Monday, Jan. 11, 2010 | 2 a.m.
Shops at Summerlin Centre
Neil Opfer can see the recession from his window.
Opfer is a professor of engineering and construction management at UNLV and lives in Summerlin, not far from the half-finished construction site of the once and future Shops at Summerlin Centre.
The site went silent on Halloween 2008, and no one knows when, or even if, work will resume.
“I can look out my house and see the steel girders,” Opfer says.
For now, the Shops at Summerlin Centre is a hulking steel and concrete shell, like the work of sculptor Sol LeWitt. A “Hard Hat Required” sign is faded by the sun.
Aside from perhaps the unfinished Echelon project on the Strip, there may be no more apt symbol of the grim power of this recession than the unfinished Summerlin mall, which was to have one million square feet of shopping, including high-end retailers Nordstrom’s and Macy’s, as well as office and residential development. It was to be like a pricey New England village.
Its story embodies some of the traits of this Great Recession: Optimism that in retrospect seems reckless; debt; crisis; and now, waste.
By all accounts, the project was a promising one and, at the time of its conception a decade ago, made sense.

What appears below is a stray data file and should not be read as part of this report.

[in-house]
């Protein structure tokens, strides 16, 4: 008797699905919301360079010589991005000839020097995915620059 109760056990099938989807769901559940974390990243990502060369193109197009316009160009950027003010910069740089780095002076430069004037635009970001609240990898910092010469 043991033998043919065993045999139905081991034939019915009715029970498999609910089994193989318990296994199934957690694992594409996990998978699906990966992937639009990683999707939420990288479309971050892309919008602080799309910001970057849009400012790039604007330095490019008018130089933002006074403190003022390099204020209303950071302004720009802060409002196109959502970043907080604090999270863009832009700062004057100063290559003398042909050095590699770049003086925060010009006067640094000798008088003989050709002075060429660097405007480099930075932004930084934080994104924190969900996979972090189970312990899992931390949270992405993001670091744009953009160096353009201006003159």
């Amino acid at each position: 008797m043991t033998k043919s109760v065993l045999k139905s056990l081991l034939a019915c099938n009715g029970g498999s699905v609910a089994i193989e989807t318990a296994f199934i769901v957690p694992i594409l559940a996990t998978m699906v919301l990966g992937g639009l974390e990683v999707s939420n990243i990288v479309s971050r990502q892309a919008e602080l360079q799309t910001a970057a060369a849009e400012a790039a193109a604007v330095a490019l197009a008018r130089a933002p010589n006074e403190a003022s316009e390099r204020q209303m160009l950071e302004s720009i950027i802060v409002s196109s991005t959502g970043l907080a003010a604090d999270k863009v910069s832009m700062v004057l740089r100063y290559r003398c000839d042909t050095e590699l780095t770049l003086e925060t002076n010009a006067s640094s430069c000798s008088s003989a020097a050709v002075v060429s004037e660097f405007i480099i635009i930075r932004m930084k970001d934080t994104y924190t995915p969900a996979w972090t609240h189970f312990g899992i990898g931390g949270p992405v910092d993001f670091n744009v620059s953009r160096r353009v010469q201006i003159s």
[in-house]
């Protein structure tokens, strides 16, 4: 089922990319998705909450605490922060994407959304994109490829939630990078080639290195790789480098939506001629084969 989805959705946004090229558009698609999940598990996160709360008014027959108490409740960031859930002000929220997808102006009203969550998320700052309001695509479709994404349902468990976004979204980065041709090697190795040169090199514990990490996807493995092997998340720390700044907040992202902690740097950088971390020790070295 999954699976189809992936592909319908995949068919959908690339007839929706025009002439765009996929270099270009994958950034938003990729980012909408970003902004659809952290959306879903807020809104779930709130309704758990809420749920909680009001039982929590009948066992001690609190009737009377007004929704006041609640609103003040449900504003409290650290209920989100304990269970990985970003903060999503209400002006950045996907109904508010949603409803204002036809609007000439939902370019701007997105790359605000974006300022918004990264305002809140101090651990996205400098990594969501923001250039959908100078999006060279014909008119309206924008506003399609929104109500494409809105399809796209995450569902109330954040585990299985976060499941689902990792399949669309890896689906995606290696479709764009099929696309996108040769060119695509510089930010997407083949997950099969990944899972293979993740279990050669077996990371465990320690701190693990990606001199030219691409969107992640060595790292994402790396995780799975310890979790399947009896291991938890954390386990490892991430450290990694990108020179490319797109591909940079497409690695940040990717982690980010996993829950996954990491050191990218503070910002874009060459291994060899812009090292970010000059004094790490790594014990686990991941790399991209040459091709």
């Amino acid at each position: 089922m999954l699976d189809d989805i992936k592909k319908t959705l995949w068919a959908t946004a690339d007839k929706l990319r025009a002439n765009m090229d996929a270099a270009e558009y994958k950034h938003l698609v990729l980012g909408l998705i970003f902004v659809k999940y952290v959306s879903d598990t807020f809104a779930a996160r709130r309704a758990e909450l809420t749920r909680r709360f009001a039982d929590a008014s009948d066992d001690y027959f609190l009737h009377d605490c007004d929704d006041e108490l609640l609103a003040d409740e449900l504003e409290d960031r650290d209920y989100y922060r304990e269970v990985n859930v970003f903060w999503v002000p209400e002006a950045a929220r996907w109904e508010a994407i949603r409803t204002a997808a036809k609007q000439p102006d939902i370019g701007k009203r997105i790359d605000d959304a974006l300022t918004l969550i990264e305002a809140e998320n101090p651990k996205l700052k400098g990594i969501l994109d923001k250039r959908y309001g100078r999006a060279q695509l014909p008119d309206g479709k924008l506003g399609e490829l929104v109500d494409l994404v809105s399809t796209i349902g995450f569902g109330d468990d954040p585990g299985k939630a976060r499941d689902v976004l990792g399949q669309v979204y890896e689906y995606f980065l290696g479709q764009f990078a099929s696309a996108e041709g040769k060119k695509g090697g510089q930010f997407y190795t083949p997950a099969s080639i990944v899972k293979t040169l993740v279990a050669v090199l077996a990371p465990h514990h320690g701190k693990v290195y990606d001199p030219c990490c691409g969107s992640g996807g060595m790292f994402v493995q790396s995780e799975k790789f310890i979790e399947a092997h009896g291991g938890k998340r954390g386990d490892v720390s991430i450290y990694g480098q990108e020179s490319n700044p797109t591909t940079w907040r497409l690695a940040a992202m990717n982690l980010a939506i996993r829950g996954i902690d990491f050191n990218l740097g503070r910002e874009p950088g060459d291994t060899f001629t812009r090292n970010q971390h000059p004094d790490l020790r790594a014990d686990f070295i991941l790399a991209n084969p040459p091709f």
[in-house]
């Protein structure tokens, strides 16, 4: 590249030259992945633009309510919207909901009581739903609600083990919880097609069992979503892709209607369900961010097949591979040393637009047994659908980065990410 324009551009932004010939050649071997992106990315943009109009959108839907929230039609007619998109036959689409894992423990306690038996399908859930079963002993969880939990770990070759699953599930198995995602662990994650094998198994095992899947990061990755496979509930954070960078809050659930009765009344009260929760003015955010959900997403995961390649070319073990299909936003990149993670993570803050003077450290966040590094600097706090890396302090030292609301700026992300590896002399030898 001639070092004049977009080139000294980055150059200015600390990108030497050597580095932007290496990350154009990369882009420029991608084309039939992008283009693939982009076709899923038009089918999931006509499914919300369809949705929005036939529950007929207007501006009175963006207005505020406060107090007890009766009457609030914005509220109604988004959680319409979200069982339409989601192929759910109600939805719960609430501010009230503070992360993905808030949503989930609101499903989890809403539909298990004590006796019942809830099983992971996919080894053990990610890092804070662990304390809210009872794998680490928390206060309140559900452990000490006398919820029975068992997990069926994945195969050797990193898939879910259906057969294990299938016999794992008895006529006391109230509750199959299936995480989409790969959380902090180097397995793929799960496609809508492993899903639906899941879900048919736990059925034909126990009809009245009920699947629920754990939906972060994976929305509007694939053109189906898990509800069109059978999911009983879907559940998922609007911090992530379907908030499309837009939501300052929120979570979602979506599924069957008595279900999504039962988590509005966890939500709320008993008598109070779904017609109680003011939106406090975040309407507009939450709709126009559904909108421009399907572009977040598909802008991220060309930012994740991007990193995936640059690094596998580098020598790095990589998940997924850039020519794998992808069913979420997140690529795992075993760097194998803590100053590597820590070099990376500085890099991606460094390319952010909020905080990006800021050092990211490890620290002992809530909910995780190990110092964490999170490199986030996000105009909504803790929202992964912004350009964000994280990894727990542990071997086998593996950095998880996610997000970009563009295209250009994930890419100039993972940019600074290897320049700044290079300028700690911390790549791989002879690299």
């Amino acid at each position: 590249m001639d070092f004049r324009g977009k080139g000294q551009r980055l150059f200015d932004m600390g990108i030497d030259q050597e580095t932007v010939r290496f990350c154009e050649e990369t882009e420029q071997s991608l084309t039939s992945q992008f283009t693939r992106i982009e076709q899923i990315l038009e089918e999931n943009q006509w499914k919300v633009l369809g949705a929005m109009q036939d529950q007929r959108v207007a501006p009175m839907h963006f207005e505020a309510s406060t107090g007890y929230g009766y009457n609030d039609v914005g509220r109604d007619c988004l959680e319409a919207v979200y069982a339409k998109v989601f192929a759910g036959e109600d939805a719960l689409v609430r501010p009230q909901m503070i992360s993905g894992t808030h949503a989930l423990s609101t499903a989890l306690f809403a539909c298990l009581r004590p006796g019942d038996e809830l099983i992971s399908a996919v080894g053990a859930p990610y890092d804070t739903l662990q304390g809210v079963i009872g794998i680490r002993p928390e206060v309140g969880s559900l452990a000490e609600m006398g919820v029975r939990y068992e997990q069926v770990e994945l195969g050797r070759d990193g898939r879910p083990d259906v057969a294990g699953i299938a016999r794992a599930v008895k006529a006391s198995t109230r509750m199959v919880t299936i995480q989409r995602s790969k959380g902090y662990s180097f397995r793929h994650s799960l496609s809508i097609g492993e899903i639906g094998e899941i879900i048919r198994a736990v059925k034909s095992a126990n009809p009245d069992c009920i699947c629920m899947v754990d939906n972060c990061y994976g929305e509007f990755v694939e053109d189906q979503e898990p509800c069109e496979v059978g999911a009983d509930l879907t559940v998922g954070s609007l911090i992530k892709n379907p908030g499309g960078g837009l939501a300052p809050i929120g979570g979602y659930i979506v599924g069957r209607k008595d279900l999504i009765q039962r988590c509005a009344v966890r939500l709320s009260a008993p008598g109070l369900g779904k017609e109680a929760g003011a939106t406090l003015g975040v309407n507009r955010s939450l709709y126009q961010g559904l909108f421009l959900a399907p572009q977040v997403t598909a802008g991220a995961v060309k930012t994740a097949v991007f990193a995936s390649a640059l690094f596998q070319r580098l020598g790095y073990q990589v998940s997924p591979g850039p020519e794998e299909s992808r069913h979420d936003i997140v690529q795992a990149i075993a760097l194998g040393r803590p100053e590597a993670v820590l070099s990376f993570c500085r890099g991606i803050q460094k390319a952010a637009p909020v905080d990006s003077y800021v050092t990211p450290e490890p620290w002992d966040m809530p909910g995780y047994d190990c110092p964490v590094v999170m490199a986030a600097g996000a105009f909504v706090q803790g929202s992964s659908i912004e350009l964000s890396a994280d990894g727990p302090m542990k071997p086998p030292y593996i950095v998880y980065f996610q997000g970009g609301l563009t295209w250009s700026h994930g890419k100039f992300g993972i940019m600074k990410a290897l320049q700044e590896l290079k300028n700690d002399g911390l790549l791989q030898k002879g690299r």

“Summerlin has one of the strongest demographics of any part of the valley. It was fast growing, with above-average income and housing values. That pointed to strong consumer demand,” said Brian Gordon, a principal of the consulting firm Applied Analysis. (The firm was never involved in the project.)
“The fundamentals of the market at that time were as strong as they’ve ever been,” Gordon said.
John Restrepo, whose firm consulted on the office portion of the project, said all the data pointed to the project’s soundness.
The spot is adjacent to the Las Vegas Beltway as well as Red Rock Resort, and Summerlin was growing like a prolific, upscale weed right out of the desert.
Although there is plenty of retail in Summerlin, there is no mall with the kind of panache that the development would offer. The Meadows Mall is 10 miles from the Summerlin site and lacks the urban-village feel.
In 2003, Howard Hughes Corp., developer of Summerlin, transferred 106 acres to Summerlin Centre LLC; the grading permit was issued by the county in April 2007 and work began.